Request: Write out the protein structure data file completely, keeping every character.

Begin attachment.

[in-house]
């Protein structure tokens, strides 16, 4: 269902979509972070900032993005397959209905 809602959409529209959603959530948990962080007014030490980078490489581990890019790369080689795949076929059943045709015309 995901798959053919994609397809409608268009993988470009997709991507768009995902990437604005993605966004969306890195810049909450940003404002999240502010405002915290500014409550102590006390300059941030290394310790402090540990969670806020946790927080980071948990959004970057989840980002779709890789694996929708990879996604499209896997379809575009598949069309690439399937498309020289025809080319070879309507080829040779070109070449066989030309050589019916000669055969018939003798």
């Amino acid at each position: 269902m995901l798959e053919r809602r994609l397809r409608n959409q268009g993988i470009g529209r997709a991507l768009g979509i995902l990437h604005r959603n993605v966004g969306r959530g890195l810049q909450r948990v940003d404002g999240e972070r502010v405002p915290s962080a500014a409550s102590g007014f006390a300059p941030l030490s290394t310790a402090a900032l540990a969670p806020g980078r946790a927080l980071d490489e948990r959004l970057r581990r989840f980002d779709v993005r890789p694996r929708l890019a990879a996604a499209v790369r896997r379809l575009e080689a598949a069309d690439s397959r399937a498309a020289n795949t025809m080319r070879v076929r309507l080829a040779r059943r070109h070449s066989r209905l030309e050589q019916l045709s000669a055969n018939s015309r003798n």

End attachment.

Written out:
[in-house]
């Protein structure tokens, strides 16, 4: 269902979509972070900032993005397959209905 809602959409529209959603959530948990962080007014030490980078490489581990890019790369080689795949076929059943045709015309 995901798959053919994609397809409608268009993988470009997709991507768009995902990437604005993605966004969306890195810049909450940003404002999240502010405002915290500014409550102590006390300059941030290394310790402090540990969670806020946790927080980071948990959004970057989840980002779709890789694996929708990879996604499209896997379809575009598949069309690439399937498309020289025809080319070879309507080829040779070109070449066989030309050589019916000669055969018939003798």
């Amino acid at each position: 269902m995901l798959e053919r809602r994609l397809r409608n959409q268009g993988i470009g529209r997709a991507l768009g979509i995902l990437h604005r959603n993605v966004g969306r959530g890195l810049q909450r948990v940003d404002g999240e972070r502010v405002p915290s962080a500014a409550s102590g007014f006390a300059p941030l030490s290394t310790a402090a900032l540990a969670p806020g980078r946790a927080l980071d490489e948990r959004l970057r581990r989840f980002d779709v993005r890789p694996r929708l890019a990879a996604a499209v790369r896997r379809l575009e080689a598949a069309d690439s397959r399937a498309a020289n795949t025809m080319r070879v076929r309507l080829a040779r059943r070109h070449s066989r209905l030309e050589q019916l045709s000669a055969n018939s015309r003798n």